So, although this is a murder, the real mystery is who was Reina Miyoko? A young woman with both a separate boyfriend and fiancé, a father who rarely saw her and too many discrepancies between the facts. Each of the three men in her life become suspects, and it’s fascinating to see how this story unfolds—because yes, we know Reina Miyoko was the victim of a serial killer, but we soon learn she’s far from being an innocent bystander once the various facets of her life are revealed; including the mysterious disappearances of her three closest high school friends.
There are two concurrent story lines here. The first is of the nameless woman Reiko Miyoko and the absurdity of her life—the main plot thread, and what counts as the police investigation. Yuri, as a new officer, is stuck in the thick of it all, watching as secrets and lies of Reina’s life are spilled before her very eyes. Whether it’s gut-instinct or just the years she’s spent swearing revenge for her sister, she’s convinced the crime is one of Masquerade’s despite the inconsistencies—ultimately having her opinion dismissed when trying to share that theory. She doesn’t have enough experience to be confident in her reasoning, and so doesn’t push ideas in the face of seemingly-convincing alternate theories. She also describes herself as totally average-looking; so much so, that her right hand is the only thing she’s ever been complimented on—by Reina Miyoko herself—as being uniquely and strikingly beautiful.
The second story line is Higano’s; why he kills people, and why the Reina Miyoko death was so unlike his usual. This plot focuses on his manipulations and deductions about the case he knows all the actual facts about, and the growing relationship and interest he has in Yuri, who has proclaimed herself to be hunting down and capturing Masquerade. She’s the only one he trusts will finally figure him out and respects her greatly as a rival despite her inexperience—only wondering if his growing fascination of her will prevail before she does.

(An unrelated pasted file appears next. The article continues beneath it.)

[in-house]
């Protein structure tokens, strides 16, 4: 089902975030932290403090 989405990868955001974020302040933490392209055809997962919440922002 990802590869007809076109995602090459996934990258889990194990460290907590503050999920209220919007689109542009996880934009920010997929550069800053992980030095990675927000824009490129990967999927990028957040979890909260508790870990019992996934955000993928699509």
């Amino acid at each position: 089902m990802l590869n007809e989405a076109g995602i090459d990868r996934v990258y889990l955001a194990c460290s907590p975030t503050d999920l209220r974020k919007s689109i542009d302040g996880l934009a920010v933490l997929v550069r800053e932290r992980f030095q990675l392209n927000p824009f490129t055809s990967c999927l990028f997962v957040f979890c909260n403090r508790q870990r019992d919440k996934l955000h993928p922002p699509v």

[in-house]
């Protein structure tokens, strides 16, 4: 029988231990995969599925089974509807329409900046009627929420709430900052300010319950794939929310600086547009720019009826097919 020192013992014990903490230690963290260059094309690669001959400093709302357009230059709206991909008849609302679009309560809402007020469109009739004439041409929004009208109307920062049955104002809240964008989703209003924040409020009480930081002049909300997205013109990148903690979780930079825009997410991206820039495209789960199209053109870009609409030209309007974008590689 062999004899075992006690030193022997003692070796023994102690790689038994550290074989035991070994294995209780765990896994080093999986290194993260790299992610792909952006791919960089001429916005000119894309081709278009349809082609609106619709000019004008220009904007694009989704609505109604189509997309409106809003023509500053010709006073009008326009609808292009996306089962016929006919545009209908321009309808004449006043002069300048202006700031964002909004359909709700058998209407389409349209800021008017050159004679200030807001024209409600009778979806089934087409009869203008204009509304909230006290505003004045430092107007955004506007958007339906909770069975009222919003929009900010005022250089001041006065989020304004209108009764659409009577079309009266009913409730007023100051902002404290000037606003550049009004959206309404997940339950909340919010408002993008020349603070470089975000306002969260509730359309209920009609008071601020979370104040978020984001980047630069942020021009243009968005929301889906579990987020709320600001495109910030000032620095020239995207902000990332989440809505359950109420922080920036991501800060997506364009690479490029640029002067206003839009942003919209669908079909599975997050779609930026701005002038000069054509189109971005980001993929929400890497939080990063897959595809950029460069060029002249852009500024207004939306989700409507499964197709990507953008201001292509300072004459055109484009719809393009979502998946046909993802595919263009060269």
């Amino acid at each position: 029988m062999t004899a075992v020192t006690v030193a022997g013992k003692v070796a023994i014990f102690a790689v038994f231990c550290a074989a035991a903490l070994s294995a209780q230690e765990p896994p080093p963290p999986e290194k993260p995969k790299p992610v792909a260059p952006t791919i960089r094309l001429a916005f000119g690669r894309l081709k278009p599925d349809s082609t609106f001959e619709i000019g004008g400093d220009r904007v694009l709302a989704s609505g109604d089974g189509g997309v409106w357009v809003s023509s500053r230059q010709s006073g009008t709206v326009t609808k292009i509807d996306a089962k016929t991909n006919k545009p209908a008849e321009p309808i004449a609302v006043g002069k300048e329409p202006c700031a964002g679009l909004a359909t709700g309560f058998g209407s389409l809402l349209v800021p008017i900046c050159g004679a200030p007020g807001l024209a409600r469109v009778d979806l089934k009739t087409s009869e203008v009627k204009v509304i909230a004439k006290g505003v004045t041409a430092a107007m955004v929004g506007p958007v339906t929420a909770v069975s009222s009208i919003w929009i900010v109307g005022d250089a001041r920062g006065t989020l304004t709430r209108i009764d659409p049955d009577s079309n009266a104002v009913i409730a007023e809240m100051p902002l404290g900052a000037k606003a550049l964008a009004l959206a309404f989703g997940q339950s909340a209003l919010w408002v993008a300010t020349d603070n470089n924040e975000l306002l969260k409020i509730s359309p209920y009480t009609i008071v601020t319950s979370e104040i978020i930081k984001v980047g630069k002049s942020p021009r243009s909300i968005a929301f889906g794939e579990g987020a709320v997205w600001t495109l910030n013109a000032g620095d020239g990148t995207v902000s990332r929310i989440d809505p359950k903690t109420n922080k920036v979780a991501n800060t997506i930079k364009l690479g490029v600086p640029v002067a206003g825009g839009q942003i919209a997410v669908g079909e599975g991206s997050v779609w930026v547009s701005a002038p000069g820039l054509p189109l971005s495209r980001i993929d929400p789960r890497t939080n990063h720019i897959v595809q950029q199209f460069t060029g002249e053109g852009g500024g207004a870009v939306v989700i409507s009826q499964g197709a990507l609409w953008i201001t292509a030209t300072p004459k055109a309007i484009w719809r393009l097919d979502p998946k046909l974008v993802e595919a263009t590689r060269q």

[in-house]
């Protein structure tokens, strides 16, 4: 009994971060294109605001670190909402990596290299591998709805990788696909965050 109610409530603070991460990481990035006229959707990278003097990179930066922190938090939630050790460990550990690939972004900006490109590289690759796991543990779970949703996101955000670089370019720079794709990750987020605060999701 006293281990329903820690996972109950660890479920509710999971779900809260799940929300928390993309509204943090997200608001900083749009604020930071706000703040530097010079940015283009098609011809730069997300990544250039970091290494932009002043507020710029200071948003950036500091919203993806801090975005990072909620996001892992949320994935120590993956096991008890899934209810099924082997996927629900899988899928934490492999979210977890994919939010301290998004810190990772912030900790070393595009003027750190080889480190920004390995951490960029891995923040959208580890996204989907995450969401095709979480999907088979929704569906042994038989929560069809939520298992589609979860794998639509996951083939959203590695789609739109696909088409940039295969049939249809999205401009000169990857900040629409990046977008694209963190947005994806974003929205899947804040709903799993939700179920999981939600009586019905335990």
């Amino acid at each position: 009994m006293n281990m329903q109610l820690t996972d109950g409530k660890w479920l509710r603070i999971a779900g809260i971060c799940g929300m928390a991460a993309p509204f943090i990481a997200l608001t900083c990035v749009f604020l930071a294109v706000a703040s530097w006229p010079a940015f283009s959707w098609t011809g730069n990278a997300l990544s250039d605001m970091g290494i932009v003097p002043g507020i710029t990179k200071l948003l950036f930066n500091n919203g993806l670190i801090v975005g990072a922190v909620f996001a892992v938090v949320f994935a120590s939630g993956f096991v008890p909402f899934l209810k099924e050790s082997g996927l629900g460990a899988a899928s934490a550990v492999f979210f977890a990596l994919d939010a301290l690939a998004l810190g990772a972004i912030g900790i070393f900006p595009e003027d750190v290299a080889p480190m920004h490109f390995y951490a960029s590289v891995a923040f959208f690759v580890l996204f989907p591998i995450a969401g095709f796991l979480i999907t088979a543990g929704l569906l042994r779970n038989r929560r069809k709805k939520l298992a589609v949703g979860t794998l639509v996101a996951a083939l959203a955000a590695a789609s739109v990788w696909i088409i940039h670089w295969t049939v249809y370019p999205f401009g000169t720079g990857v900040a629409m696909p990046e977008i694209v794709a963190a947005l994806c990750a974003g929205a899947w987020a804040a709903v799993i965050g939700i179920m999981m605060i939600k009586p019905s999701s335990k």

Masquerade and the Nameless Women is a middling thriller that continues to be unpredictable throughout. Despite leading with the Masquerade killings, the purpose was never meant to be a whodunit murder mystery; instead a crazy unraveling of a young woman’s secret plot, and the roles each man in her life filled. The writing style is typical of Mikage, and existing fans of The Empty Box and Zeroth Maria will find many similar techniques shared between the two.
As a single book, it feels self-contained enough to satisfy the story within, but there is also great potential to expand this premise further. If ever more novels were written for this setting, I’d enjoy seeing more development of the (one-sided and unrealized) rivalry between Yuri and Higano to one reminiscent of Will Graham and Hannibal Lecter. Cat-and-mouse games are only as good as they are tense, and for this first book there wasn’t enough focus on that aspect to be able to call it successful, or to recommend it to more seasoned thriller fans.
Gee’s Rating: Strong start, potential for more.